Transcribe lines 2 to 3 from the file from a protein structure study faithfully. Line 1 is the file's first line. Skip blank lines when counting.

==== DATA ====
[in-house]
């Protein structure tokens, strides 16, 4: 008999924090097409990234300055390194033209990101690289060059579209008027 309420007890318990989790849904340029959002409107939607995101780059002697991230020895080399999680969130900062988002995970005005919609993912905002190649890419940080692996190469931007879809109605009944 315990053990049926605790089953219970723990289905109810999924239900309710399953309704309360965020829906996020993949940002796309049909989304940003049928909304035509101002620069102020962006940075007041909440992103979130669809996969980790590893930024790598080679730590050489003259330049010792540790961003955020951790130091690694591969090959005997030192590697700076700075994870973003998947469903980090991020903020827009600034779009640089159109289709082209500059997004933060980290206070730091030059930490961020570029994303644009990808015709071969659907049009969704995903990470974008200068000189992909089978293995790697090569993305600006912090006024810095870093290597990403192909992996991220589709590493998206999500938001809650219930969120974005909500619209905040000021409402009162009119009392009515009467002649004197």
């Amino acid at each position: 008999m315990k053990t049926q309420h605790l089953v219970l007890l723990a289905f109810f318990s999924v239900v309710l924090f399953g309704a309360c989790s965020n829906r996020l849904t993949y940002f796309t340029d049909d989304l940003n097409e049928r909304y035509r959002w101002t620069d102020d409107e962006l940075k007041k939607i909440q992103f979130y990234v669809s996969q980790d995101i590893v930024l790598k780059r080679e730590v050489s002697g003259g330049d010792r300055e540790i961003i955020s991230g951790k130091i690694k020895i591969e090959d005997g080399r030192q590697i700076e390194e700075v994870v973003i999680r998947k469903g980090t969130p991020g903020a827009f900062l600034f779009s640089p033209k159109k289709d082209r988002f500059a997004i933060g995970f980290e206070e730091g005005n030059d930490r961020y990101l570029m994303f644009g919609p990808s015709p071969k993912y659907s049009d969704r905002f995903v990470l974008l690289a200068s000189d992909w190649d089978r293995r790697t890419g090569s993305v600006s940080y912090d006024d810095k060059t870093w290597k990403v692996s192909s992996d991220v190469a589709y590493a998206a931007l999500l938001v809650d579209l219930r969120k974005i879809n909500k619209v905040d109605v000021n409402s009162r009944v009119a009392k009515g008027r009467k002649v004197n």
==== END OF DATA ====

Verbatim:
């Protein structure tokens, strides 16, 4: 008999924090097409990234300055390194033209990101690289060059579209008027 309420007890318990989790849904340029959002409107939607995101780059002697991230020895080399999680969130900062988002995970005005919609993912905002190649890419940080692996190469931007879809109605009944 315990053990049926605790089953219970723990289905109810999924239900309710399953309704309360965020829906996020993949940002796309049909989304940003049928909304035509101002620069102020962006940075007041909440992103979130669809996969980790590893930024790598080679730590050489003259330049010792540790961003955020951790130091690694591969090959005997030192590697700076700075994870973003998947469903980090991020903020827009600034779009640089159109289709082209500059997004933060980290206070730091030059930490961020570029994303644009990808015709071969659907049009969704995903990470974008200068000189992909089978293995790697090569993305600006912090006024810095870093290597990403192909992996991220589709590493998206999500938001809650219930969120974005909500619209905040000021409402009162009119009392009515009467002649004197």
């Amino acid at each position: 008999m315990k053990t049926q309420h605790l089953v219970l007890l723990a289905f109810f318990s999924v239900v309710l924090f399953g309704a309360c989790s965020n829906r996020l849904t993949y940002f796309t340029d049909d989304l940003n097409e049928r909304y035509r959002w101002t620069d102020d409107e962006l940075k007041k939607i909440q992103f979130y990234v669809s996969q980790d995101i590893v930024l790598k780059r080679e730590v050489s002697g003259g330049d010792r300055e540790i961003i955020s991230g951790k130091i690694k020895i591969e090959d005997g080399r030192q590697i700076e390194e700075v994870v973003i999680r998947k469903g980090t969130p991020g903020a827009f900062l600034f779009s640089p033209k159109k289709d082209r988002f500059a997004i933060g995970f980290e206070e730091g005005n030059d930490r961020y990101l570029m994303f644009g919609p990808s015709p071969k993912y659907s049009d969704r905002f995903v990470l974008l690289a200068s000189d992909w190649d089978r293995r790697t890419g090569s993305v600006s940080y912090d006024d810095k060059t870093w290597k990403v692996s192909s992996d991220v190469a589709y590493a998206a931007l999500l938001v809650d579209l219930r969120k974005i879809n909500k619209v905040d109605v000021n409402s009162r009944v009119a009392k009515g008027r009467k002649v004197n």